The delight of happy laughter
The delight of low replies

that rose from their progress, with the chirp and whisper of their feet cheered the night as long as we watched and listened from the sun balcony of our hotel.


There was no more heat in the radiators of the hotel there than at Burgos, but for that evening at least there was none needed. It was the principal hotel of Valladolid, and the unscrubbed and unswept staircase by which we mounted into it was merely a phase of that genial pause, as for second thought, in the march of progress which marks so much of the modern advance in Spain, and was by no means an evidence of arrested development. We had the choice of reaching our rooms either through the dining-room or by a circuitous detour past the pantries; but our rooms had a proud little vestibule of their own, with a balcony over the great square, and if one of them had a belated feather-bed the other had a new hair mattress, and the whole house was brilliantly lighted with electricity. As for the cooking, it was delicious, and the table was of an abundance and variety which might well have made one ashamed of paying so small a rate as two dollars a day for bed and board, wine included, and very fair wine at that.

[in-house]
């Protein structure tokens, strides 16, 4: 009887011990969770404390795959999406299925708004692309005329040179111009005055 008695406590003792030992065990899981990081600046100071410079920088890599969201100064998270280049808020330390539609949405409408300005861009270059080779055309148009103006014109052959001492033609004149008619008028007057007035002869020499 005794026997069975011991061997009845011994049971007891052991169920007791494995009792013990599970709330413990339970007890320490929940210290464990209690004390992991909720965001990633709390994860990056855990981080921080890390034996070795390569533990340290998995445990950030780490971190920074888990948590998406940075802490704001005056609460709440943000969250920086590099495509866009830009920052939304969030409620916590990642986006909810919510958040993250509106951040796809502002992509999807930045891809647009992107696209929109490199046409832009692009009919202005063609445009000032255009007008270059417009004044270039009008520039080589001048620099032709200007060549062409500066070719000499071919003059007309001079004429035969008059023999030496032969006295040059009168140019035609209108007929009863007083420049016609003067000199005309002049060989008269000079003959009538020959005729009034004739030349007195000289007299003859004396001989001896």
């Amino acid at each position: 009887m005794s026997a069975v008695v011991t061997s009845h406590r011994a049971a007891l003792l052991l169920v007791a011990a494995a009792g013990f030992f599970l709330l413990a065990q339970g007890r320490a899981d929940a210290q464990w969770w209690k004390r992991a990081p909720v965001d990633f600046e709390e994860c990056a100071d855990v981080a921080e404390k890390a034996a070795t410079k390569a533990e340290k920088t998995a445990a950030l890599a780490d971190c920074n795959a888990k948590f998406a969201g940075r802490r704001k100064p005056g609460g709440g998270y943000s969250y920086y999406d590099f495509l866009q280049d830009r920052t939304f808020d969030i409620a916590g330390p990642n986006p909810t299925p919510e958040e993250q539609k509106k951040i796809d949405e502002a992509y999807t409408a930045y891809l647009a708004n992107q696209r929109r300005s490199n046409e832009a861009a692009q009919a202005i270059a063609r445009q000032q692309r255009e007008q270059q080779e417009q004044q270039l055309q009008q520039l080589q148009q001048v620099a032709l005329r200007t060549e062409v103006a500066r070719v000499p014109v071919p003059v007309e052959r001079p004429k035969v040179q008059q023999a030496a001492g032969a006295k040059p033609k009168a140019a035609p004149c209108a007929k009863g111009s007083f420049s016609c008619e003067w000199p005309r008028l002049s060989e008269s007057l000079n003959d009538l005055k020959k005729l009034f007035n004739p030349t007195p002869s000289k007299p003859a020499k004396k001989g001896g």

In Spain you must take the bad with the good, for whether you get the good or not you are sure of the bad, but only very exceptionally are you sure of the bad only. It was a pleasure not easily definable to find our hotel managed by a mother and two daughters, who gave the orders obeyed by the men-servants, and did not rebuke them for joining in the assurance that when we got used to going so abruptly from the dining-room into our bedrooms we would like it. The elder of the daughters had some useful French, and neither of the younger ladies ever stayed for some ultimate details of dishabille in coming to interpret the mother and ourselves to one another when we encountered her alone in the office. They were all thoroughly kind and nice, and they were supported with surpassing intelligence and ability by the chico, a radiant boy of ten, who united in himself the functions which the amiable inefficiency of the porters and waiters abandoned to him.